At the Community Rebuilds campus in Moab, Utah, they’re hosting events for the Natural Building Conference. That’s a gathering of those interested in construction using materials like straw bale, soil and lime mortar.
Moab has a housing problem, similar to other tourist-orientated towns in the region. Amanda Jane Albert is an instructor here, and calls finding a place to live “unreachable” for a lot of folks.
“There’s lots of service workers here. There’s lots of seasonal people that come in and leave. But the tourist industry and the second-home situation has sort of raised the cost of living beyond reach for most of the workers in Moab,” Albert said.
Housing that is affordable can be trailers or manufactured homes not suited for Moab’s hot summers and cold winters. Albert’s organization solves both problems—providing affordable housing built with material like straw bale that’s inexpensive and energy-efficient. Their intern program also cuts down on labor costs while training the next generation of natural homebuilders.
“One of the benefits of the program here is that we provide a safe, accessible space for anybody who’s interested in construction to come and be on a construction site,” Albert said. “It might be intimidating if you’re not a typical construction worker to walk up to just some construction site and say, ‘Hey, I want to learn.’”
Joah Continentino is an intern in Moab from Tallahassee, Florida. He was interested in natural building, but it can be expensive to learn.
“Something really special about this program is that they do accept people with little to absolutely no experience,” he said. “That’s kind of unheard of to get kind of a foot into the natural building world without going to school.”
Since 2010, Community Rebuilds has built 52 homes. According to the group, those homes cost around $70 per square foot, which is about half the normal cost. Homeowners also take advantage of federally subsidized loans.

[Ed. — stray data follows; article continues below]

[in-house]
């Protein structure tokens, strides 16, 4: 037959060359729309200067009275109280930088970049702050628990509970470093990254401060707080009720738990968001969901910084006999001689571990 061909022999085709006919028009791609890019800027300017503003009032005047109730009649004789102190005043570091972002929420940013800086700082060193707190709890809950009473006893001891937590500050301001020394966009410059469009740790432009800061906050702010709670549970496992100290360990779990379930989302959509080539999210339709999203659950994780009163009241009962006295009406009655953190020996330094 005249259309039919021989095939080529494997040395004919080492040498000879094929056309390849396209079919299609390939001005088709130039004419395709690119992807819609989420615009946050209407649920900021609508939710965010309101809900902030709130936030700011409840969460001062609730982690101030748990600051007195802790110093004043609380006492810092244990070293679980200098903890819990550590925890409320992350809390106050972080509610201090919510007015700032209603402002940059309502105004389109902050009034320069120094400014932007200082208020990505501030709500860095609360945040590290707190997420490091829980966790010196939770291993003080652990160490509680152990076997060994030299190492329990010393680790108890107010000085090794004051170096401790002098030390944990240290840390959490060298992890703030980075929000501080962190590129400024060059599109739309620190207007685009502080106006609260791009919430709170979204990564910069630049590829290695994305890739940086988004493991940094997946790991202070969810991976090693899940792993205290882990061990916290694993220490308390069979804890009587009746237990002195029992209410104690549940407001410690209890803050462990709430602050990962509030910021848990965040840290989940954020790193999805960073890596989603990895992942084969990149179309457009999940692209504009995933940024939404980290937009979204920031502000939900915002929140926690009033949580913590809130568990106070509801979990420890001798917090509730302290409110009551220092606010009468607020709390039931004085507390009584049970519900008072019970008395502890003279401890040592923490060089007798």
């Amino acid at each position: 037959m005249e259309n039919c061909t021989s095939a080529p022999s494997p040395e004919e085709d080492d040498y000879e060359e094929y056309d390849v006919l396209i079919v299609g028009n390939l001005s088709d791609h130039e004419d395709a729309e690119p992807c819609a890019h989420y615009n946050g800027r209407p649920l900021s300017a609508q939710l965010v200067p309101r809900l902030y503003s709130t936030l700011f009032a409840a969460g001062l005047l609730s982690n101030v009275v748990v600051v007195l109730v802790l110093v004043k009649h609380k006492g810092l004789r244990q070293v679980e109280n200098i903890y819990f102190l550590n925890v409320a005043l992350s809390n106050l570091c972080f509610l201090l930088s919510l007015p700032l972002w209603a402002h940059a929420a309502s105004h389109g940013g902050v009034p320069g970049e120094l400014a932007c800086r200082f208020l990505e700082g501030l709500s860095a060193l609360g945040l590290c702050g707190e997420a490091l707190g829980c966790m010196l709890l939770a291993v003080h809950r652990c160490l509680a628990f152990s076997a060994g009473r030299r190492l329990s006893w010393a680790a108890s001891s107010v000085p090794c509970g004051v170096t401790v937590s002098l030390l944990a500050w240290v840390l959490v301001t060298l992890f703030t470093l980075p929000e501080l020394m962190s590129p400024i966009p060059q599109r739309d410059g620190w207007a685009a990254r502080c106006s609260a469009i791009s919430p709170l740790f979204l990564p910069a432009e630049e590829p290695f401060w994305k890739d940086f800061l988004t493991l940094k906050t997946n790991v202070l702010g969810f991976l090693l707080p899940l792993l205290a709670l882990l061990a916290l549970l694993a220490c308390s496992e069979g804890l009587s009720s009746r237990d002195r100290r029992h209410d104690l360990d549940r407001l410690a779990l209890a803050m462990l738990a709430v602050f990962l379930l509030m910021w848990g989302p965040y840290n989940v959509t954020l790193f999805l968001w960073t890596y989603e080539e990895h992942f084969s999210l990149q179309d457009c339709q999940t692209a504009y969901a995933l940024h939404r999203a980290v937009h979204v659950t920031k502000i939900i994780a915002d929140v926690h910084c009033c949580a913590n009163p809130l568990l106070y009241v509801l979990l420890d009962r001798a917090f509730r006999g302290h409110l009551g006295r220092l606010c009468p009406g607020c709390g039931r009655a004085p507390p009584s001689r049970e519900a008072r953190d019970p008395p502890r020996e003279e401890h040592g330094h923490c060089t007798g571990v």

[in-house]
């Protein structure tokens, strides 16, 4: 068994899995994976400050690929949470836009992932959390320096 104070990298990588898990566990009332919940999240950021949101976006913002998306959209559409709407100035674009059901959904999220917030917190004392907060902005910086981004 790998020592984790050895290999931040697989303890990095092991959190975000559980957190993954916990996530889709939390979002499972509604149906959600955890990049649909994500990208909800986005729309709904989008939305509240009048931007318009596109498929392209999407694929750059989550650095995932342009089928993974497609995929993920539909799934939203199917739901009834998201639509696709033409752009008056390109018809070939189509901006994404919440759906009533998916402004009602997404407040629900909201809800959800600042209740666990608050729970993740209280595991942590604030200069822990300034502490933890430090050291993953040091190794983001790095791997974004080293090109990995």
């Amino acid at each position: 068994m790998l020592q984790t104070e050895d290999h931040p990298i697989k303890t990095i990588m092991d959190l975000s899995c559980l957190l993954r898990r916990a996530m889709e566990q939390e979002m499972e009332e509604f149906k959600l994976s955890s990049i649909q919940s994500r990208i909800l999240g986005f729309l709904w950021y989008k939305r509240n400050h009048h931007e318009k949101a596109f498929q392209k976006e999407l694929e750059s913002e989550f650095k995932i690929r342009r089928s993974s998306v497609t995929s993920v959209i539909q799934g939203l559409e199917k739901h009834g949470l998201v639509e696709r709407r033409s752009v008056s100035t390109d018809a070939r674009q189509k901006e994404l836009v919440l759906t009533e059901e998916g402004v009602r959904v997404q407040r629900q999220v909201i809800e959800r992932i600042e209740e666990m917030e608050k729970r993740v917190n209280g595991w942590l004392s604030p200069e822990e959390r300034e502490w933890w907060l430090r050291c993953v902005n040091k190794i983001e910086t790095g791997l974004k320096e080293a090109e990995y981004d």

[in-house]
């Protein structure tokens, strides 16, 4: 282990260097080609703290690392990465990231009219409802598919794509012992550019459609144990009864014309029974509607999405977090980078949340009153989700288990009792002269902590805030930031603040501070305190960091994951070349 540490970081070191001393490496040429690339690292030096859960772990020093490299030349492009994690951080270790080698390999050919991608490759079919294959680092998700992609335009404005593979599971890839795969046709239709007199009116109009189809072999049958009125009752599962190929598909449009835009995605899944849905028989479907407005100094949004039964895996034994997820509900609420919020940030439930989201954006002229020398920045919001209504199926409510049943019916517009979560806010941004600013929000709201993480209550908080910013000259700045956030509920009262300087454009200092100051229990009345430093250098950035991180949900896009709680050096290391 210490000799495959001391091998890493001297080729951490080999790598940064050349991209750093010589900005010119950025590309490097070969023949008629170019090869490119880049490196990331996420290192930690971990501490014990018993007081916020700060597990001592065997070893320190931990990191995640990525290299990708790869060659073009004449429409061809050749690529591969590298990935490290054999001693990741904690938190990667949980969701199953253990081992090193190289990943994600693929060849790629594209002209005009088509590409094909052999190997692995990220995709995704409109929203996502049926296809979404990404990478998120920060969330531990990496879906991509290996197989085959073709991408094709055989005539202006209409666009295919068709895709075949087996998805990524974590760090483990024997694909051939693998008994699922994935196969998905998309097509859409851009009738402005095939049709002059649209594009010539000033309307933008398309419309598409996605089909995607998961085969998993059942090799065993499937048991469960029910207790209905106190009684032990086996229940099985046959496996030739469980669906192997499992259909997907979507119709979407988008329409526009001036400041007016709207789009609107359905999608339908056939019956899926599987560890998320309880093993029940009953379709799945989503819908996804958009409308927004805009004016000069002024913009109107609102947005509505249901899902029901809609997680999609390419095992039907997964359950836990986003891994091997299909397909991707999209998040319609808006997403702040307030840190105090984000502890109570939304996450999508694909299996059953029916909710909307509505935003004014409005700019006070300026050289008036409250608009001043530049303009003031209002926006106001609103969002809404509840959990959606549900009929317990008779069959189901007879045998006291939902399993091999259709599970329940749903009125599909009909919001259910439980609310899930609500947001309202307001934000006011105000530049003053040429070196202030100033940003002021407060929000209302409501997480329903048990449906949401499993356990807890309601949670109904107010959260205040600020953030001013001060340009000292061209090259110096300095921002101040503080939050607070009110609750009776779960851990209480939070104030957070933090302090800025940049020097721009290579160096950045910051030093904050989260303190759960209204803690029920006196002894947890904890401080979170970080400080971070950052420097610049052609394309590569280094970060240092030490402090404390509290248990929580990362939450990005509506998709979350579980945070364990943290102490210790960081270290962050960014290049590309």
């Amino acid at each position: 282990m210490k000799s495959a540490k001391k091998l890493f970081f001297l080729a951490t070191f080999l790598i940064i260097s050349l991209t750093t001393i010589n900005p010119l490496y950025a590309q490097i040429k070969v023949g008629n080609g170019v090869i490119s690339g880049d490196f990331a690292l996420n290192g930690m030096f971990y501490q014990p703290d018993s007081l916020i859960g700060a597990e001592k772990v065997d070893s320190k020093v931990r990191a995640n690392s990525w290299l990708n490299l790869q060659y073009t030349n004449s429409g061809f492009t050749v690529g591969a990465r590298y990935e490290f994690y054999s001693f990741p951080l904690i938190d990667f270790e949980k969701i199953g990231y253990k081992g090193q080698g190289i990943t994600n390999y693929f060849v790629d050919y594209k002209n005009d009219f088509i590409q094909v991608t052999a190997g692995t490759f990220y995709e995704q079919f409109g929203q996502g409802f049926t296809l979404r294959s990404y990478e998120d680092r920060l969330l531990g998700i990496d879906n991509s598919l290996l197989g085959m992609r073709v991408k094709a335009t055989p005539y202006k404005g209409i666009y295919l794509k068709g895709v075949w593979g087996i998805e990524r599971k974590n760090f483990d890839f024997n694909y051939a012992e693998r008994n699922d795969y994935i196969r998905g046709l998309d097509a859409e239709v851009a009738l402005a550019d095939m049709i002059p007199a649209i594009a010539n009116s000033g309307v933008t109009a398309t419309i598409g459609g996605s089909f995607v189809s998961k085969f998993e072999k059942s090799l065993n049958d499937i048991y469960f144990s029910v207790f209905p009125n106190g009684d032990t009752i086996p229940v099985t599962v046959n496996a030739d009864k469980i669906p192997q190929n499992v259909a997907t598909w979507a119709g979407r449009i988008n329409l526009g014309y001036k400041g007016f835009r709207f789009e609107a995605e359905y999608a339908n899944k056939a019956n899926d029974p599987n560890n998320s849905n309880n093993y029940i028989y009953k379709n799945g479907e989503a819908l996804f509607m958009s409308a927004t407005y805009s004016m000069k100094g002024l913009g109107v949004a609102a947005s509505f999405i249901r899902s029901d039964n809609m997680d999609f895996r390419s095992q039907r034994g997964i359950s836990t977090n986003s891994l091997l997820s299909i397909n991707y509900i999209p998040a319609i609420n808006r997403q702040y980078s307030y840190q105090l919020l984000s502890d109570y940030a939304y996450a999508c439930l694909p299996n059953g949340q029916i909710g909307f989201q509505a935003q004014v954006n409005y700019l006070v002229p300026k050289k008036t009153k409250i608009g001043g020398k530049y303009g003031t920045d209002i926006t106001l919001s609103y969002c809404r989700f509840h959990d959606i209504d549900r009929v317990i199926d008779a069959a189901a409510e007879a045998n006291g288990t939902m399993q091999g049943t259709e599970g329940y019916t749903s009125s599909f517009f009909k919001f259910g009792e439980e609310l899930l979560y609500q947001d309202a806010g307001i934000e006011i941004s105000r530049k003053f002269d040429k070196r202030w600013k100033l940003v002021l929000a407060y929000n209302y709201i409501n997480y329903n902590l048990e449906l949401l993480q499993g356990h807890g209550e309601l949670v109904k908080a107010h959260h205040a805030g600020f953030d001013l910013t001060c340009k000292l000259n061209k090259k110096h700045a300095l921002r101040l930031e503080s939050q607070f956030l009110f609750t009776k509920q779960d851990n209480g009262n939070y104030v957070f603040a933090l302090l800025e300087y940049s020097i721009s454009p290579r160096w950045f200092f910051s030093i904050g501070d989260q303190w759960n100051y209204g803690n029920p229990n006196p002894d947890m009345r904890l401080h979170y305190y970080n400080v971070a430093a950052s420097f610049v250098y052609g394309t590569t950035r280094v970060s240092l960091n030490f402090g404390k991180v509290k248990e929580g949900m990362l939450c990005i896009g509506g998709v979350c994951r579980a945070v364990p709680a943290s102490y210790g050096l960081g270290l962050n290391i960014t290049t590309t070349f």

Marie Brophy has lived in Moab for around five years. She car camped her first season and rented rooms after that, but is now a part of the program.
“It had never actually occurred to me that I could be a part of the program or that I would ever be a homeowner,” Brophy said. “It still seemed kind of like a crazy idea to me but I decided to apply.”
She’s lived in the home since 2018. There’s plenty of natural light. The tan walls look like they could be carved from desert rock.
“It’s so well designed with the passive solar and the straw bale installation that I rarely actually run my heat or AC,” Brophy said.
The program requires homeowners to volunteer around 20 hours a week during the building process. But Brophy couldn’t keep herself away.
“There were some nights I was tiling window sills until 11:00 p.m. by a little lamplight. It just feels like my home because I got to be such an active part of building it,” she said.
Alex Burbidge is a construction supervisor. He pointed out a picture frame in Brophy’s house that provides a window into the straw-bale insulation. It’s called a Truth Window.
“It’s a tradition I think in the natural building world, especially with straw bale houses, to put a truth window to show people your house is made of straw,” he said.
Affordable housing is one thing. But keeping those homes affordable, and finding space for more, can also be an issue. Rikki Epperson is Executive Director of Community Rebuilds.
“You can build an affordable house and you can sell it to a low-income family. But once they sell it, it’s forever in the current market, which is completely unreasonable,” she said.
Around five years ago, a program member sold their home after it appreciated by around $100,000 in only two years. Epperson said a lesson her organization learned was to work with others to keep housing and land affordable and open for permanent residents. For example, deed restrictions can prevent homes from ending up as vacation rentals.
Land trusts can also require development for year-round residents. Epperson helped push the planned Arroyo Crossing development, which will provide 300 units dedicated to housing for local families and workers.
“Getting everyone together and figuring out how everybody can give a little, or nudge a little, or relax a little. Or get serious a little or whatever. It takes a village,” she said.
A village that Epperson is helping to build.
This story is part of a collaboration between the Solutions Journalism Network and Rocky Mountain Community Radio highlighting affordable housing solutions across the Mountain West.